Friday, April 18, 2014

Good Friday Reflections: Depression and Redemption

Spider-Man 3 is not a very good film, but there's a scene that resonates with me on an almost primal level. Peter Parker is struggling to divest himself of the alien symbiote Venom, which takes the form of a black version of his Spider-Man suit. It wraps itself around him, dark and sticky and inescapable, corrupting him as it leaches him of his conscience. He only gets rid of it with the help of church bells: the toll of music, liturgy, call to worship.

I recognize that thing, I said to myself the first time I saw Venom tightening its grip around Peter even as he fought to be free. It's inside me.

“There is nothing outside a person that by going in can defile, but the things that come out are what defile.” (Mark 7:15)

When I was little, I didn't know depression could happen to me. In my mind, I called it “sticky black sludge”: the inexplicable but overwhelming sense of worthlessness, the despicable inability to do or think or feel anything good. As I grew older, I reconceptualized the sticky black sludge as the sin that dwells within me. Only after a friend suggested that I'd probably been mildly depressed my whole life did it occur to me that there could be another explanation, and maybe I should seek diagnosis.

Sometimes I wonder if depression makes me especially susceptible to a narrative of salvation and redemption. This acute sense of my brokenness, the engulfing and inescapable sin in which I am swallowed, the feeling that I am nothing but ungodly wretchedness – is it, as a powerful strand of Christian thought would have it, a reflection of the objective reality of a fallen world that can only be saved by God's grace? Or is it just the darkness of mental illness, a chemical imbalance in my brain that has to be treated with medications and therapy?

Can it be both?

“Save me, O God, for the waters have risen up to my neck. I am sinking in deep mire, and there is no firm ground for my feet.” (Psalm 69:1-2)

The part of prep school Easter services that stays with me is the Good Friday portion. The hymn “O Sacred Head” and the Pergolesi “Stabat Mater” are two pieces that gave me chills and tears even as a theologically unsophisticated child. Something about the death of Jesus, his torture and agony on the cross, always called to me, powerfully and awfully. But can a theology that centers on Christ's death ever be other than morbid, scapegoating, cosmic child abuse?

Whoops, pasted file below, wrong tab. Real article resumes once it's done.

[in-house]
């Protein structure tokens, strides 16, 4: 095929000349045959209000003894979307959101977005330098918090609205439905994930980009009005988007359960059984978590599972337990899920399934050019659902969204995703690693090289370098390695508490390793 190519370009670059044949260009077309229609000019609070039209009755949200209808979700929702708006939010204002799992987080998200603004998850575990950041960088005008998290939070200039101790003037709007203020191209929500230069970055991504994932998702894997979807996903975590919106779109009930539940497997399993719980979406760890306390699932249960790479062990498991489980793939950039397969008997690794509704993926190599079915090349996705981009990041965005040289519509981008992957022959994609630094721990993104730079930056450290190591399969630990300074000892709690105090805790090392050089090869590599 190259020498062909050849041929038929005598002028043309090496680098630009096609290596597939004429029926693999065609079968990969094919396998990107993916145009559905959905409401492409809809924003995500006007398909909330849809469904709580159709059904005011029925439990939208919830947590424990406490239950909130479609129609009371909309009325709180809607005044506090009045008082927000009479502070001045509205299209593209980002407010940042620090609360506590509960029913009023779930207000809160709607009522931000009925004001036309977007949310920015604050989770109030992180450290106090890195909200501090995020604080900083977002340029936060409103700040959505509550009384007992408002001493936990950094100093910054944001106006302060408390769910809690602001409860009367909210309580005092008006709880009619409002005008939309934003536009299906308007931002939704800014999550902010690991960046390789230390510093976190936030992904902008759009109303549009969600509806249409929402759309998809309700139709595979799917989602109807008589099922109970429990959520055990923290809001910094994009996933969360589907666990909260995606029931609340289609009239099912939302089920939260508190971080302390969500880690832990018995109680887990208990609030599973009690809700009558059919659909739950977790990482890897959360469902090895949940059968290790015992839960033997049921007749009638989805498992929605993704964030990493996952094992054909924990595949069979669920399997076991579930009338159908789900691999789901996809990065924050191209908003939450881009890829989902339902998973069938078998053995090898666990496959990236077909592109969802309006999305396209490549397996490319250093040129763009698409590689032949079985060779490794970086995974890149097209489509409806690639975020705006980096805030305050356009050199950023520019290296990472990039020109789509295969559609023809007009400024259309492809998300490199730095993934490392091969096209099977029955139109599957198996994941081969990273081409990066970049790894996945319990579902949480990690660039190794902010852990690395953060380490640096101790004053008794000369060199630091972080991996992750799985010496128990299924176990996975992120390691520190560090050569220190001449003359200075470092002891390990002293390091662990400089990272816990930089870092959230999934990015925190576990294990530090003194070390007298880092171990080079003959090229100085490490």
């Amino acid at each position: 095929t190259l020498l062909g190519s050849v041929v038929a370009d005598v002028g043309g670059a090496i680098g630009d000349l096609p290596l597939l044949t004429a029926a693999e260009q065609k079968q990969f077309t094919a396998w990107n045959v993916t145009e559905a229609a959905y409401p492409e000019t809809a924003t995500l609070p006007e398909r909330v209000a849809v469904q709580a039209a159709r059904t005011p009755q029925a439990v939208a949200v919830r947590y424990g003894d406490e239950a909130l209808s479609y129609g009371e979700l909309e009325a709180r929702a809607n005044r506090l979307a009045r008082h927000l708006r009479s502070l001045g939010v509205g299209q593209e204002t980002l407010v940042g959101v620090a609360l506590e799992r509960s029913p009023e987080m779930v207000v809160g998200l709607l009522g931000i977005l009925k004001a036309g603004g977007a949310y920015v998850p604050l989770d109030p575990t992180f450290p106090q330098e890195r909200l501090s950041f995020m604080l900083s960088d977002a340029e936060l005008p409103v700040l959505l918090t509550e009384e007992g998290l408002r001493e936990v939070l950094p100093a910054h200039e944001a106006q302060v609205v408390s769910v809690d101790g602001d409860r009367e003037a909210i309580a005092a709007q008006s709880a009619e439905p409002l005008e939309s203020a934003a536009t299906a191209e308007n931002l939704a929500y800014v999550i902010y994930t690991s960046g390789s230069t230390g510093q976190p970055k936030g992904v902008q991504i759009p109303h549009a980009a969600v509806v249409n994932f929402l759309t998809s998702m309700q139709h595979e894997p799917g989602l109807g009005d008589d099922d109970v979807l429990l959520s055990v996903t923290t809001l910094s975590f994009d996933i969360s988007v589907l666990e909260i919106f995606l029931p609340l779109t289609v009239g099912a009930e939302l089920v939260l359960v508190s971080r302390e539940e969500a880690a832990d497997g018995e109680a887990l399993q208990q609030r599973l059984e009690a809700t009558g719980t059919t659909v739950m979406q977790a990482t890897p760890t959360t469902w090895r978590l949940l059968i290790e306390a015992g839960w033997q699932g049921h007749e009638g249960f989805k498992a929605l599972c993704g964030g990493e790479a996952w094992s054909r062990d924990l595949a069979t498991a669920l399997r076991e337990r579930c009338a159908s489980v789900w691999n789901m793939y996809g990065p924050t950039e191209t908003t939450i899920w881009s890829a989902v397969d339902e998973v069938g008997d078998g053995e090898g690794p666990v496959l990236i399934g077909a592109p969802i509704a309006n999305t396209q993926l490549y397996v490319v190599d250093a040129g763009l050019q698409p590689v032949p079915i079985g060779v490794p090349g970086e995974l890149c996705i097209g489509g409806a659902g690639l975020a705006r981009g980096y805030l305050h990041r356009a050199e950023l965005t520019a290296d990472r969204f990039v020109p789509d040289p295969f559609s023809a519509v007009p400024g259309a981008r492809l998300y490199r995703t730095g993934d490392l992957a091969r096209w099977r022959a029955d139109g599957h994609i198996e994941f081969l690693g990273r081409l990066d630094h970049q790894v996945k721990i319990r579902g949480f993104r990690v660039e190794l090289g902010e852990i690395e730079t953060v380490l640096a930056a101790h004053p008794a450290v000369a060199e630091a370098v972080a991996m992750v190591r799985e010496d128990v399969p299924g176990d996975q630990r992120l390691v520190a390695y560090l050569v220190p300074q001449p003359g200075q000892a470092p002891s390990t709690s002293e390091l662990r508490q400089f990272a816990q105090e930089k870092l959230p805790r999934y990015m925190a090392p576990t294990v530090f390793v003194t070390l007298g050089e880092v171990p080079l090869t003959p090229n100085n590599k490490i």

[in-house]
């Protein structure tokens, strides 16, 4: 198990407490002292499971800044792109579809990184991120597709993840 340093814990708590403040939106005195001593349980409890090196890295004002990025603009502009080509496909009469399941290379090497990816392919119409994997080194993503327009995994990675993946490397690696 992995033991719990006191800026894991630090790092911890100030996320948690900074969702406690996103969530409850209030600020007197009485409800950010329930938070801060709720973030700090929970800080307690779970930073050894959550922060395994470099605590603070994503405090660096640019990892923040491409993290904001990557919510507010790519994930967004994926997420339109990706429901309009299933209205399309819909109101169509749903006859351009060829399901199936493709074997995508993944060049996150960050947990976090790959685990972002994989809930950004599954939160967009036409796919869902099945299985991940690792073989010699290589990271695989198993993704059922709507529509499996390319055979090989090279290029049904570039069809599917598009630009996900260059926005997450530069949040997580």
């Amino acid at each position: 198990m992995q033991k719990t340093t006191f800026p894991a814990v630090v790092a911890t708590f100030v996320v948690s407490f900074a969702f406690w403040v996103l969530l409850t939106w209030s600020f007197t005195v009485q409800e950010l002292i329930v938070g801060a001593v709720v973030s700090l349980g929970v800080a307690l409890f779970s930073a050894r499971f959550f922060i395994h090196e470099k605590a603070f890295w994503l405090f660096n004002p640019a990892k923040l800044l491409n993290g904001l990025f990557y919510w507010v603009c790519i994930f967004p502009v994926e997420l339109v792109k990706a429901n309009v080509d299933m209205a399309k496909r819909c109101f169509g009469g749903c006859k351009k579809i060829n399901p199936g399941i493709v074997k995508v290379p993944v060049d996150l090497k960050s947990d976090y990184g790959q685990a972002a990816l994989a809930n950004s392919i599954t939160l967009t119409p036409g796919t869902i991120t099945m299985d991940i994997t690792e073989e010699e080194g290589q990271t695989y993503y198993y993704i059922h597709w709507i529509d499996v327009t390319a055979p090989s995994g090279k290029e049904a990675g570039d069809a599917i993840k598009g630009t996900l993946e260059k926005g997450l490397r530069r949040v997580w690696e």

I'm taking a theology class on new materialism this semester, and some of my classmates have been pretty resistant to theory that moves agency and subjectivity away from the human individual. It makes good sense to me, though. I am so used to feeling powerless, to feeling shaped and buffeted by forces far beyond my control, to a feeling of absolute dependence straight out of Schleiermacher, that I honestly find it a little relieving to surrender some agency. Maybe that makes me pathetic.

“I am a worm and no man … I am poured out like water; all my bones are out of joint; my heart within my breast is melting wax.” (Psalm 22:6, 14)

In my academic work, I do everything right. I deconstruct foundations and resist absolutism. I challenge orthodoxy and interrogate the taken-for-granted. I am well-versed in the theological and ethical problems with satisfaction atonement theory, and I know and espouse the alternatives.

And yet, in my lowest moments, when I am in the grip of agony, crushed and breathless from the total unbearableness of being me – that's when I return to satisfaction atonement. That's when I cling to the blood of Christ. It's all I can do.

I recoil from the death of Jesus. But I need it.


  1. Thanks Max, that definitely resonates with some aspects of my experience of mental ill health. Next time you're in Edinburgh we should definitely meet up for a chat and coffee: I think we could really encourage one another. Keep going, you're great! Emma.

    1. Thanks, Emma! Glad you enjoyed the piece. Hope you're doing okay x

  2. But can a theology that centers on Christ's death ever be other than morbid, scapegoating, cosmic child abuse?

    Yes - there's some good work being done in this area, either exploring new directions for theology or reclaiming (and then developing) understandings of the atonement that were prevalent prior to about a thousand years ago when penal substitution came to dominate in the western church.

    I've written about Girardian or mimetic atonement theory here and include a link to a book that explores a variety of non-violent atonement theories.